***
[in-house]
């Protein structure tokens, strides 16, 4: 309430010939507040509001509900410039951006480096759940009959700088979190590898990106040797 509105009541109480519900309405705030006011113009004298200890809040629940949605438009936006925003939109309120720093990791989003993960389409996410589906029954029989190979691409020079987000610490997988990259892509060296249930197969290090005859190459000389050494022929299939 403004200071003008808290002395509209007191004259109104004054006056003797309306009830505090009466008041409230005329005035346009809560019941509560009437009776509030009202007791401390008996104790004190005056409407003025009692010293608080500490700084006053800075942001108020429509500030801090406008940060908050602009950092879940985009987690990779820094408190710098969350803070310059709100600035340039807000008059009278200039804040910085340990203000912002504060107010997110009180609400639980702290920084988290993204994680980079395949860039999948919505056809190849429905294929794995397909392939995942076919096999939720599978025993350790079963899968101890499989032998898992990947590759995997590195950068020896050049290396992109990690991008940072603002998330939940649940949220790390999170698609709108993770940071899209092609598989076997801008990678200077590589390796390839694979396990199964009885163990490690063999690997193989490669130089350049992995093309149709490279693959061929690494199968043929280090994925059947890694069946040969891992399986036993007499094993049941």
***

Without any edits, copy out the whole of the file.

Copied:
[in-house]
């Protein structure tokens, strides 16, 4: 309430010939507040509001509900410039951006480096759940009959700088979190590898990106040797 509105009541109480519900309405705030006011113009004298200890809040629940949605438009936006925003939109309120720093990791989003993960389409996410589906029954029989190979691409020079987000610490997988990259892509060296249930197969290090005859190459000389050494022929299939 403004200071003008808290002395509209007191004259109104004054006056003797309306009830505090009466008041409230005329005035346009809560019941509560009437009776509030009202007791401390008996104790004190005056409407003025009692010293608080500490700084006053800075942001108020429509500030801090406008940060908050602009950092879940985009987690990779820094408190710098969350803070310059709100600035340039807000008059009278200039804040910085340990203000912002504060107010997110009180609400639980702290920084988290993204994680980079395949860039999948919505056809190849429905294929794995397909392939995942076919096999939720599978025993350790079963899968101890499989032998898992990947590759995997590195950068020896050049290396992109990690991008940072603002998330939940649940949220790390999170698609709108993770940071899209092609598989076997801008990678200077590589390796390839694979396990199964009885163990490690063999690997193989490669130089350049992995093309149709490279693959061929690494199968043929280090994925059947890694069946040969891992399986036993007499094993049941």